PRESENTATION: signed and dated July 8, 1970. LETTER: 17 lines, signed by Kennedy with Boston address, dated July 7, 1970, preceding the book presentation by one day. Kennedy says of his move to Boston, "I moved to Boston very recently, having finally been worn down in spirit by New York" and gives his North End address on Parmenter Street. He also writes of reading Whitehill's books on Boston for pleasure and research, thanks him for a gift, "Thank you again for the two really interesting and in some way invaluable Boston books.", and exclaims over his first visit to the Boston Athenaeum, the institution Whitehill did so much to shape. CONDITION: Presentation: Fine. / Pages: Fine. / Boards: bright and clean. Gilt: Bright. / Binding: Very Good with spine slant. / Jacket: bright and clean; slight tip wear, upper side with some top edge wear including a 10 mm tear, and slight bottom edge wear including a gentle bend; spine with two closed crown tears and a tiny tear at the foot. / Letter: no envelope, customary mailing folds, clean with inner margin toning, one small margin spot near foot, some fingering and top corner wear. PAGINATION: Complete; 244 pages. Lionel Trilling, reviewing it, said; "one doesn't often come on a novel which shows so much energy and vivacity." FORMAT: Publisher's sewn dark gray paper board sides and auburn cloth spine and book jacket with its distinctive John Alcorn pictorial design on the upper side, and portrait photo of the author with his cat on the lower side. SIZE: 204 x 131 mm. RAYMOND KENNEDY [1934-2008]: Published eight novels (1963-2003) that received fine notices. Born in Wilbraham, he grew up in Western Massachusetts. After military service and college, he lived for years in New York, working as an editor for Encyclopedia Americana. Moved to Boston in 1970 but returned to N.Y. in 1982 and taught creative writing at Columbia until his retirement. WALTER MUIR WHITEHILL [1905-1978]: noted author and historian, born in Cambridge, Massachusetts. Whitehill became assistant director of the Peabody Museum, Salem (1936) and was director and chief librarian of the Boston Athenaeum, one of America's leading private libraries (1946-1973). In 1941 he founded "American Neptune: A Quarterly Journal of Maritime History" and was editor for publications for the Colonial Society of Massachusetts (1946-1978). A professor at Harvard (1951-1972), he wrote several influential texts on the history of Boston and was a leader of the local architectural preservation movement, including successful efforts to save the Old Corner Bookstore (1961) and Quincy Market (1976). Among his best known books are: "Fleet Admiral King: A Naval Record (1952), "The Arts in Early American History" (1965), "Boston, A Topographical History" (1968) and "Boston Prints and Printmakers" (1973). A descendent of Thomas Jefferson, he is buried at Monticello. ADDITIONAL IMAGES: by request. MY LISTINGS: 1) Click my name in bookseller field. 2) Click bookseller-payment information. 3) Click my name again. My exclusive listings can now be searched by catalog, keyword, etc. N° de ref. de la librería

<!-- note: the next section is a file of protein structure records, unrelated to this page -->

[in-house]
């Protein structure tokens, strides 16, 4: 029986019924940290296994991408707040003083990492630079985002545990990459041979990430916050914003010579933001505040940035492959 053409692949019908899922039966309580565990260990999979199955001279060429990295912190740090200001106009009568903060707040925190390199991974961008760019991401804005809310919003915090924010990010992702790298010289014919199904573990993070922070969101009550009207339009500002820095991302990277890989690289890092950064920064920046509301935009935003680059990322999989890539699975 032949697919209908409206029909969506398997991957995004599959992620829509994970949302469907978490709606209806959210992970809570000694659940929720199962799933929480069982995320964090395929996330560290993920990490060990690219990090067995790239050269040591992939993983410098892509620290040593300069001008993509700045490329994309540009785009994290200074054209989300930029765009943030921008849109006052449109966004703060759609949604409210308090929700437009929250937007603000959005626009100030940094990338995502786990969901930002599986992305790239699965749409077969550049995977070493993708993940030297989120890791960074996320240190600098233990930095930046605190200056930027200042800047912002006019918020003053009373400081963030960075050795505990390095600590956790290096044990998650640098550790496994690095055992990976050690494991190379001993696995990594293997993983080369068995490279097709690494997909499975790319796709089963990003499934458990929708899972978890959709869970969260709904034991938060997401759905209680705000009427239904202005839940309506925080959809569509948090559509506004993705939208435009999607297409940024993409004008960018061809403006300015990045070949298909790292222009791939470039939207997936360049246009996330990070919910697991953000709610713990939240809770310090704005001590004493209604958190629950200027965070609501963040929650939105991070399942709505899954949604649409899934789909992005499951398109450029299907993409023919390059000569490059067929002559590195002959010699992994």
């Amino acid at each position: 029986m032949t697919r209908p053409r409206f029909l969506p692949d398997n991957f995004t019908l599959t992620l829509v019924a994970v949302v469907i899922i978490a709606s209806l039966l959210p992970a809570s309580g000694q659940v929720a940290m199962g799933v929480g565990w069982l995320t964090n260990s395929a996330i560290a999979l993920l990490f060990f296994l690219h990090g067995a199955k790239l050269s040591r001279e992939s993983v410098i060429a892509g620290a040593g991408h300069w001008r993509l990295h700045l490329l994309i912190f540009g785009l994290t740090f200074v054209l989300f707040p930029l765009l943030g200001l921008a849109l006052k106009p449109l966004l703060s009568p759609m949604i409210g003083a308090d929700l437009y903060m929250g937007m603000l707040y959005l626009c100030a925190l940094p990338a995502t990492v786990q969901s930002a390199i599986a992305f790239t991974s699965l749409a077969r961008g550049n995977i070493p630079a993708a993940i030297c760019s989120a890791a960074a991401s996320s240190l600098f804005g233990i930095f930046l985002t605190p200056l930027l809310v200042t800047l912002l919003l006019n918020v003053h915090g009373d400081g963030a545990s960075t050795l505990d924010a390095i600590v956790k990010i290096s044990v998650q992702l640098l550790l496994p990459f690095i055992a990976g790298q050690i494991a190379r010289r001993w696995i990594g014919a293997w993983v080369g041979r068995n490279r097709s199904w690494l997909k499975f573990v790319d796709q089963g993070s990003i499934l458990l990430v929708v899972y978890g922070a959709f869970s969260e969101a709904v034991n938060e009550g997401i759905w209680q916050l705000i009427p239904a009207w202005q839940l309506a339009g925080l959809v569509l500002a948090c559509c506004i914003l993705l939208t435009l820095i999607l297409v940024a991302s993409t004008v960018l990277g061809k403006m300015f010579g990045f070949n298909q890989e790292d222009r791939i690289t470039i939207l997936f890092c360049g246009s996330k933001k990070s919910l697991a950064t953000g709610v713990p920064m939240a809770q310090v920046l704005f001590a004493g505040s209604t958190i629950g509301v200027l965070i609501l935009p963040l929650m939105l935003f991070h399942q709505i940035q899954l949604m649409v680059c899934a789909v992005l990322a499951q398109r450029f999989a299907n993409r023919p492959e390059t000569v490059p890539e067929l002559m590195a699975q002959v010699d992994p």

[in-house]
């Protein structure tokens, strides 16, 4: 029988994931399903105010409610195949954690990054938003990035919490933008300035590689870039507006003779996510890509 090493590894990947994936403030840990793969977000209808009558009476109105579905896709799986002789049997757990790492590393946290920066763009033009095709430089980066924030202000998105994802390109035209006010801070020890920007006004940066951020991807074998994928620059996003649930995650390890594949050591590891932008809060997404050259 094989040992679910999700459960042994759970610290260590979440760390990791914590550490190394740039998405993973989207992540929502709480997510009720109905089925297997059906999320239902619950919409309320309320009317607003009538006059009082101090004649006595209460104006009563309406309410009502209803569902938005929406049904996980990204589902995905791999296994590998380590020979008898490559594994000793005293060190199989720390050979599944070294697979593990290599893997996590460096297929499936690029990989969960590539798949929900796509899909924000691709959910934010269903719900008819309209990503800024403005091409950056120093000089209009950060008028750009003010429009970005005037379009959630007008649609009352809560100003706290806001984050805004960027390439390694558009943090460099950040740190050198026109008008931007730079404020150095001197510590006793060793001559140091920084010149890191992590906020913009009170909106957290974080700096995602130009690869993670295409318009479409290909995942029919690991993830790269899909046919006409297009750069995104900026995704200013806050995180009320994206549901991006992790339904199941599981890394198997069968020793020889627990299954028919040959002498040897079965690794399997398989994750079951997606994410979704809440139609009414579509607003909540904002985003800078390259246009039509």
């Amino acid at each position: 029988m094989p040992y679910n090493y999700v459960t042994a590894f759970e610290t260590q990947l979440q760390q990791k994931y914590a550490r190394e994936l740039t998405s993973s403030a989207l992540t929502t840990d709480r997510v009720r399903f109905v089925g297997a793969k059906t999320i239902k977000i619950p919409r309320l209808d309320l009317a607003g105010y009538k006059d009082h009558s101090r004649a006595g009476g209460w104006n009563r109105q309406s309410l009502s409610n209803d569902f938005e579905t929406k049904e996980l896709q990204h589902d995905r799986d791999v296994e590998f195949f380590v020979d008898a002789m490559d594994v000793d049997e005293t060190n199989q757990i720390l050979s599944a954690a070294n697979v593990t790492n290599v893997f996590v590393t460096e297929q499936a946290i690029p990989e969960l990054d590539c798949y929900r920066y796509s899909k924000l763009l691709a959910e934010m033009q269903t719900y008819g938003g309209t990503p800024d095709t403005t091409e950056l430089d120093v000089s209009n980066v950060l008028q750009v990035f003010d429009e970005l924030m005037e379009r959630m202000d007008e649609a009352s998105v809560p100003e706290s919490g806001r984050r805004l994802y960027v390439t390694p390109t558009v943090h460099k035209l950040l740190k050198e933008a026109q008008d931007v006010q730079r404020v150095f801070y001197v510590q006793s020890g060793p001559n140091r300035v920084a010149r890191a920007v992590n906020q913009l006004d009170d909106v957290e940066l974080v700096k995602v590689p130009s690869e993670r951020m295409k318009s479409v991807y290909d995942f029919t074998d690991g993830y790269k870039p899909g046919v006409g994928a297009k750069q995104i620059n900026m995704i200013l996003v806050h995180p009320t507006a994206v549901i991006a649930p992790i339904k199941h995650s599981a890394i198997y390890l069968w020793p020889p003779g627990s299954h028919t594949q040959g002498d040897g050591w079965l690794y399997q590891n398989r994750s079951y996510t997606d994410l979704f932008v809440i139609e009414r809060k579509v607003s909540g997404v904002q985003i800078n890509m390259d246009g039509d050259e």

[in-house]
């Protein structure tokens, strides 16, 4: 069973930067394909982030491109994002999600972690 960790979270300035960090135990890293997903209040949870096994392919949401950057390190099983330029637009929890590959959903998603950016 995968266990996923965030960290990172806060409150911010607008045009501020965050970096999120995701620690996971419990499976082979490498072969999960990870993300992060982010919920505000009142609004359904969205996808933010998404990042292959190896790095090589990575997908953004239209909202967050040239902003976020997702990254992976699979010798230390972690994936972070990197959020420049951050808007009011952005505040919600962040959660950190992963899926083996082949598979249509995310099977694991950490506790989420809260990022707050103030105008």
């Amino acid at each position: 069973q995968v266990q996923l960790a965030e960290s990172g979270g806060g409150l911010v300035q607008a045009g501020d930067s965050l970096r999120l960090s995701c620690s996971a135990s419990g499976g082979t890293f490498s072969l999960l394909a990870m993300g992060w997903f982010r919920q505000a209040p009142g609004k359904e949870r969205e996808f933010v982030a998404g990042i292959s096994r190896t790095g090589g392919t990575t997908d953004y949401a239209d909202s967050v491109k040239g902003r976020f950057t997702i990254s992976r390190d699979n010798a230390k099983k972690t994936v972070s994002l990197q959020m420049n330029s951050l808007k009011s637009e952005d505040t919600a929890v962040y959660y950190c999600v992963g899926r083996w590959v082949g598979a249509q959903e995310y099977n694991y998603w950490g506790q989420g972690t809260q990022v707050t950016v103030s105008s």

Título: Good Night, Jupiter ***** The author ...
Editorial: Atheneum, New York
Año de publicación: 1970
Condición del libro: Near Fine
Edición: 1st Edition
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